If the Kansas City Board of Trade December wheat contract price is below $3.50, then wheat prices probably will not higher. If the KCBT Dec contract price is above $3.50, then wheat prices have a chance to increase another 20 cents.

A market factor supporting wheat prices are exports and factors restricting prices from increasing are producer owned wheat, the foreign wheat supply, and U.S. corn prices.

An interesting note is that 2004/05 marketing year wheat production (2.164 billion bushels) is 181 million bushels less than production in 2003/04 (2.345 b.b.). The USDA projects that 2004/04 wheat exports will be 184 million bushels less than 2003/04 wheat exports.

To export USDA's projected 975 million bushels during the 2004/05 wheat-marketing year, weekly shipments must average 18.8 million bushels. To date, weekly shipments have averaged about 20.4 million bushels. For the remainder of the marketing year, weekly shipments must average 17.6 million bushels.

The USDA predicts that 2004/05-wheat marketing year hard red winter wheat exports will be 355 million bushels compared to 512 million bushels last year. To meet the USDA 355 million bushel export projection, weekly HRW wheat exports must average about 6.8 million bushels.

To date, 212 million bushels of HRW wheat have been sold and 154 million bushels have been shipped. Weekly shipments have averaged about 7 million bushels. To meet USDA's projected 355 million bushel export, weekly HRW shipments must average about 6.7 million bushels.

United States wheat exports have been sufficient to meet USDA projections. However, exports are not expected to reduce wheat-ending stocks relative to last year's 547 million bushels. Wheat ending stocks for the 2004/05 marketing year are projected to be 569 million bushels.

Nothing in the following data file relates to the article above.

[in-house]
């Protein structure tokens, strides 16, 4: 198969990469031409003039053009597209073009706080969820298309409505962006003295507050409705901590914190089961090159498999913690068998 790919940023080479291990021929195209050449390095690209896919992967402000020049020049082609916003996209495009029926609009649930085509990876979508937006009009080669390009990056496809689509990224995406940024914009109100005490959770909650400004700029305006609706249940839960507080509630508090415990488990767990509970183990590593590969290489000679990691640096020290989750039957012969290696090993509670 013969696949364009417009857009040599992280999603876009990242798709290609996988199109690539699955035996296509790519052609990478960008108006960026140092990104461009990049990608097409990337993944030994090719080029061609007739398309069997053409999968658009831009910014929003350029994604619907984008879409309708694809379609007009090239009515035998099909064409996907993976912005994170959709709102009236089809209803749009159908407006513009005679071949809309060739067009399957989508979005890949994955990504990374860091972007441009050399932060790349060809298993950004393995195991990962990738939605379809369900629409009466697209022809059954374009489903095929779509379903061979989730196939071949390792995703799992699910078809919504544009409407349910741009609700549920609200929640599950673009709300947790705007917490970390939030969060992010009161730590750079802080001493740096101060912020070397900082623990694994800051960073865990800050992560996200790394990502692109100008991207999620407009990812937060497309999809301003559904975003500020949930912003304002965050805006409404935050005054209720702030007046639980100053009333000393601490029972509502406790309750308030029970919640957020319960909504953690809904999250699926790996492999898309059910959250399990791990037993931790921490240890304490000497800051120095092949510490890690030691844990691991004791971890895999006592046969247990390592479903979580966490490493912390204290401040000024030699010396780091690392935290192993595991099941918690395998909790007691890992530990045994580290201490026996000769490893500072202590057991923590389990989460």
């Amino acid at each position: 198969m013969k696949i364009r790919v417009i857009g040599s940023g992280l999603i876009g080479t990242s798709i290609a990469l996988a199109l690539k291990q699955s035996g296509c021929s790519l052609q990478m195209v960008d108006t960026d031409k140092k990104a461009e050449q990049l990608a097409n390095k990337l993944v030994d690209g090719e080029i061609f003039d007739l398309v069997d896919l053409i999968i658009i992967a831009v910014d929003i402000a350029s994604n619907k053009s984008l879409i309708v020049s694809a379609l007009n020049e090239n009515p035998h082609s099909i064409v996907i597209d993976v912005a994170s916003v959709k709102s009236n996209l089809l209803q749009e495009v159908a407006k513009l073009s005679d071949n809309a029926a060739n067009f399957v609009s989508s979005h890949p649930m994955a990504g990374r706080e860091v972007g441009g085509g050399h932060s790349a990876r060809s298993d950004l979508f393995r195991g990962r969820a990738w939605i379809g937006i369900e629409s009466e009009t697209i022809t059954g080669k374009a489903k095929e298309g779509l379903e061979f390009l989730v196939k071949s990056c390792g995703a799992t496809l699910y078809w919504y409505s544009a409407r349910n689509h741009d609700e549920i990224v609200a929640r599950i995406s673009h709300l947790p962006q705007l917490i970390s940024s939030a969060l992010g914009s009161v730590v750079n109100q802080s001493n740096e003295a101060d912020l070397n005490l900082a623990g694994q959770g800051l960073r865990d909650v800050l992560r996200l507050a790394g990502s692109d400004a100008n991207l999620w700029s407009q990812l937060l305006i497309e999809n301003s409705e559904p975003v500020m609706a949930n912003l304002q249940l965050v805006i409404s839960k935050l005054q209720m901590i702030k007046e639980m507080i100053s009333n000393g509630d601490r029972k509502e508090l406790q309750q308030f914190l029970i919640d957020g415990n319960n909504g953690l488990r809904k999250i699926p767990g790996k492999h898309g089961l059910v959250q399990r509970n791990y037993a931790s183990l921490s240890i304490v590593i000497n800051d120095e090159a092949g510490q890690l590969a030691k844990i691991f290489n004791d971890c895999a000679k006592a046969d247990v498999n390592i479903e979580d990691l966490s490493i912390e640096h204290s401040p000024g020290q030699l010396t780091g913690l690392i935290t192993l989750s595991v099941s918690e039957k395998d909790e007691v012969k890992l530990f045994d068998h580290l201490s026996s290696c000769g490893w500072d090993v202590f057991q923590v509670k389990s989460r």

Reports indicate that producers are storing a higher percentage of the 2004/05 HRW wheat production than normal. This unsold wheat helps keep wheat prices from increasing and when the wheat is sold, prices will probably fall.

Wheat harvests have started in Argentina and Australia. The harvests are in the early stages and yields and quality are as expected. Argentina's wheat crop received needed rain in October, which helped make that crop.

The USDA projects Argentina wheat production to be 532 million bushels compared to 496 million bushels last year and a 5-year average of 543 million bushels.

Australia is projected to produce 863 million bushels compared to 916 million bushels last year and a 5-year average of 781 million bushels. Early harvest yields indicate that this estimate will be relatively close.

Reports indicate that U.S. winter wheat planted acres will be equal to or slightly higher than last year. Recent rain in soft red winter wheat areas increased the odds of a good SRW wheat crop.

Producers in the hard red winter wheat area have nearly completed planting and most of the wheat has emerged in good condition. A few areas were too dry to plant and then too wet to plant. Overall, the 2005 U.S. winter wheat crop is expected to be as large or larger than 2004 production.

The 11.6 billion bushel corn crop is for real. For nearly two months, the Chicago Board of Trade December corn contract traded between $2 and $2.10. The CBT Dec contract price went below $2 this week. Relatively low corn prices put a damper on higher wheat prices.

For the KCBT December wheat contract price to stay above $3.50 and maybe break $3.70, Argentina or Australia's wheat crops need to be less than expected. This is not very likely.

Consider selling wheat on price rallies.